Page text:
In Ukraine, Presidential Candidates Trade High-Stakes Challenges
Ukraine's presidential election – which was already high-drama — has taken an unusual turn. The two remaining candidates took highly public alcohol and drug tests on Friday, as part of an escalating series of challenges delivered on social media.
The runoff election on April 21 pits incumbent President Petro Poroshenko against Volodymyr Zelenskiy, a comedian who plays a president on TV. Zelenskiy came out of the first round of election with 30 percent of the vote – nearly double the number of votes cast for Poroshenko.
"I took a blood test. They pumped all sorts of blood out of me. But thank God, I have enough of it. Young blood," Zelenskiy told reporters, as Reuters reported.
The incumbent leader has been pushing his rival, who has no political experience, to participate in a public debate. Zelenskiy had the issued the drug test demand to Poroshenko after he accepted Poroshenko's challenge to debate, as Reuters reported.
And he further upped the stakes – in a slickly produced video, the comedian strode in slow motion onto the field of Ukraine's largest sports arena, Kiev Olimpiyskiy Stadium.
"The debate will take place before the Ukrainian people," he said, challenging the leader to take him on at the stadium, not a TV studio. "I give you 24 hours. Think," the comedian added, according to a BBC translation.
It's a challenge that Poroshenko accepted in his own video, though he criticized the "uncertainty" involved. "This is no joke. Being president and commander-in-chief is not a game," he said.
On Friday, Poroshenko took his drug test at the stadium. "Poroshenko challenged Zelenskiy to take the test at the sports arena along with him, but Zelenskiy said he doesn't trust that lab and took his test at another one," The Associated Press reported.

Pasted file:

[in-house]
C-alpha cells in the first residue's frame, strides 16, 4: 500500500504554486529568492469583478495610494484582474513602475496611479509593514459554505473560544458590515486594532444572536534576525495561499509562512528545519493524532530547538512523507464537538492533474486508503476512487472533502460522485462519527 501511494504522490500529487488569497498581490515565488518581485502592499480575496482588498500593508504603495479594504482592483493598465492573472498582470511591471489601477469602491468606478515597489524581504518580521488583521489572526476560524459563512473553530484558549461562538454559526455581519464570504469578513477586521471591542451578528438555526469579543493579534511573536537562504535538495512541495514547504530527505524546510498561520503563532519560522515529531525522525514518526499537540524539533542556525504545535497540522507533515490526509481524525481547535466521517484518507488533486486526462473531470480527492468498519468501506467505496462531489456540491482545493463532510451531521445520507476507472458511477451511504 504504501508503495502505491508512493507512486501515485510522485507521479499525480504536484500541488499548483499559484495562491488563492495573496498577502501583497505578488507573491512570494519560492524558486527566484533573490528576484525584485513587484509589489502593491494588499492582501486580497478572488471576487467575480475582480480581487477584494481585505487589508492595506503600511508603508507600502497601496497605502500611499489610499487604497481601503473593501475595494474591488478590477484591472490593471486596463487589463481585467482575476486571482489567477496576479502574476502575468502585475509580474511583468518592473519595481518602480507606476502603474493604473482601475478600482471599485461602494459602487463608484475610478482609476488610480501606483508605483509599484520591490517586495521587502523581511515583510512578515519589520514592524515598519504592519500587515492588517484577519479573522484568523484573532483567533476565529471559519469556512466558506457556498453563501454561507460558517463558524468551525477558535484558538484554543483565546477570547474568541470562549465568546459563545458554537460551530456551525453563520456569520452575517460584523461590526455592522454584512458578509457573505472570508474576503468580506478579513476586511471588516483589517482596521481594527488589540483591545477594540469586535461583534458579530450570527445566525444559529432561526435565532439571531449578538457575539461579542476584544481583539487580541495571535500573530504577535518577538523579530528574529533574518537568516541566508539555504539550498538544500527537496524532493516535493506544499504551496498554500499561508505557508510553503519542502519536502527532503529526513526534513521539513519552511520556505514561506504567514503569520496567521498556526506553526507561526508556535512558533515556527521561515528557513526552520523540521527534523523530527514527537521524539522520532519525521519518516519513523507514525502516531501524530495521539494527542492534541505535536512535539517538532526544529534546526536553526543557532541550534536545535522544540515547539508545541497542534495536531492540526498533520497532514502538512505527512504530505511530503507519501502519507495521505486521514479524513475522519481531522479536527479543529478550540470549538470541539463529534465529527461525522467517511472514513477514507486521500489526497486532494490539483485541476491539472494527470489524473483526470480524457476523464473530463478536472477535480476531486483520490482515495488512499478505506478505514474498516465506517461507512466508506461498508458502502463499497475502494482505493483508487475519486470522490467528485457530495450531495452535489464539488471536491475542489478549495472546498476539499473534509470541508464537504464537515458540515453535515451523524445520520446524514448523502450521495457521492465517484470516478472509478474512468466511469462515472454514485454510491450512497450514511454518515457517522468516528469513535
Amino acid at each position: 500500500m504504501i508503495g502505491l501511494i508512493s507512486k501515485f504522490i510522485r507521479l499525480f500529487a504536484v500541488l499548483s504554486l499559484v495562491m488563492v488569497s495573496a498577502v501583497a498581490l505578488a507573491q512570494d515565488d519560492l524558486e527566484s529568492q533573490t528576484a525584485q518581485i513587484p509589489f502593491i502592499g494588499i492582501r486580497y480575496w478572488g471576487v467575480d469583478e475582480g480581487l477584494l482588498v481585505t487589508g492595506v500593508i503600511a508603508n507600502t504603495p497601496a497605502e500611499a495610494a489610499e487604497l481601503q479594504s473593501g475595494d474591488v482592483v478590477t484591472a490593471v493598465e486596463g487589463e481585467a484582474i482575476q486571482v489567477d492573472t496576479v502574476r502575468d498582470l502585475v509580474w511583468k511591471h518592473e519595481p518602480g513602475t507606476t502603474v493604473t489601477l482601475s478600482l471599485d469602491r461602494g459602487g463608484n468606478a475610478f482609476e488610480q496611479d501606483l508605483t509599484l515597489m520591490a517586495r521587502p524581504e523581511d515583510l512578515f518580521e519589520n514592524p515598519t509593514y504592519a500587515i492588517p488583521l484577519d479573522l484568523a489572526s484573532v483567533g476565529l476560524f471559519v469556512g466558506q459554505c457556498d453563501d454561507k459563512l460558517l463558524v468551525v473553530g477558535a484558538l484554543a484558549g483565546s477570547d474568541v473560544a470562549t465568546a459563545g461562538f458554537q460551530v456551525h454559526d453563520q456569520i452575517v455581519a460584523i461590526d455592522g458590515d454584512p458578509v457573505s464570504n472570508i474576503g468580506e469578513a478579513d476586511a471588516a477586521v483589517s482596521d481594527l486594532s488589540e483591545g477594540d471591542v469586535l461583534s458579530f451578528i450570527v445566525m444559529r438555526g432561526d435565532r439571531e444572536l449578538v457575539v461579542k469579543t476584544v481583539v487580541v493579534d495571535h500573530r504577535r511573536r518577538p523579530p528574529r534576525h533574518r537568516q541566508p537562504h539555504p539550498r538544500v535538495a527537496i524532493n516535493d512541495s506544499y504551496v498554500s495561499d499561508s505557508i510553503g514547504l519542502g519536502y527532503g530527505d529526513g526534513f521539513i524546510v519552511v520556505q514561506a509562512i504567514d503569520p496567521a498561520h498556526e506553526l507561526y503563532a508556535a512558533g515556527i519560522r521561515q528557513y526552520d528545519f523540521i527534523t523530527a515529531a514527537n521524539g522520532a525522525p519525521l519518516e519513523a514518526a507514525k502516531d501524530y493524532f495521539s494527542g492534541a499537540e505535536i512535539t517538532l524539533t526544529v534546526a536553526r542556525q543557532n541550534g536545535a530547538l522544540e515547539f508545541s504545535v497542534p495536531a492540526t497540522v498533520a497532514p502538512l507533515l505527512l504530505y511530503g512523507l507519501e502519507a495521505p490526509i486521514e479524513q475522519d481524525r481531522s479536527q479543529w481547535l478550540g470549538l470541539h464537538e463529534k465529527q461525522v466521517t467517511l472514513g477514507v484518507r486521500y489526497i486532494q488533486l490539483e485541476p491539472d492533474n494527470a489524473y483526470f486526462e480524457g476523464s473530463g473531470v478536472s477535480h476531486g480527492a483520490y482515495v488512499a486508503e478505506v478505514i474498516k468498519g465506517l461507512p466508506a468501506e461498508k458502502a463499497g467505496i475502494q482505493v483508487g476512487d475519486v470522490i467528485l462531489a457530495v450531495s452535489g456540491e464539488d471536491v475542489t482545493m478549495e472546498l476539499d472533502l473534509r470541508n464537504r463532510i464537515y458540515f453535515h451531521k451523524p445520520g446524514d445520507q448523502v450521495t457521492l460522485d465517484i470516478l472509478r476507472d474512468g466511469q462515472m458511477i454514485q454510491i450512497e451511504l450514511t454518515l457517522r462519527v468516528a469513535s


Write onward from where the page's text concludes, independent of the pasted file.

Ina tweet after he had blood drawn, Poroshenko said he thinks these tests should be required, "because the question of absence of addictions to alcohol and drugs in a candidate for President – is a question of national security."
In the first round of the elections, former Ukrainian Prime Minister Yulia Tymoshenko came in third place. Zelenskiy requested that she moderate their debate, which Poroshenko roundly rejected.
"Debates are not a show. I believe that such disparaging and frivolous treatment is disrespect for the politician, Yulia Tymoshenko," the incumbent added, according to Interfax Ukraine.
Some observers, such as BBC Kiev correspondent Jonah Fisher, see the back-and-forth as a miscalculation by Zelenskiy:
"Mr Poroshenko has nothing to lose and would dearly love to lock horns with the inexperienced Mr Zelensky. Perhaps it's the only way he might turn things around. ...
"This 'stadium debate' affair may turn out to be simply a disastrous episode on Mr Zelensky's path to the presidency."
Throughout the campaign, the actor has appeared to draw support from a large cross section of the population. Zelenskiy adviser Dmytro Razumkov recently told NPR's Lucian Kim that he, "already popular among young people, has widened his electoral base to include older generations and has evenly balanced support among Ukrainian- and Russian-speaking voters."
His appeal, Kim reports, "doesn't lie in any specifics of his platform but in the mere fact that he is a fresh face with no political baggage from the past."
Poroshenko was elected in 2014 vowing to fight corruption, but Kim adds that goal is "still out of reach."
A major issue in this electoral race is the country's relationship with Russia, which annexed the area of Crimea from Ukraine in 2014. As Kim notes, Poroshenko's campaign is pushing the idea that "he is the only candidate who can stand up to Russian President Vladimir Putin."
And, he's hoping to have multiple debates to make his case. As Interfax Ukraine reports, Poroshenko's campaign is arguing that there should be two rounds of debates – one in a stadium, and one in a TV studio.
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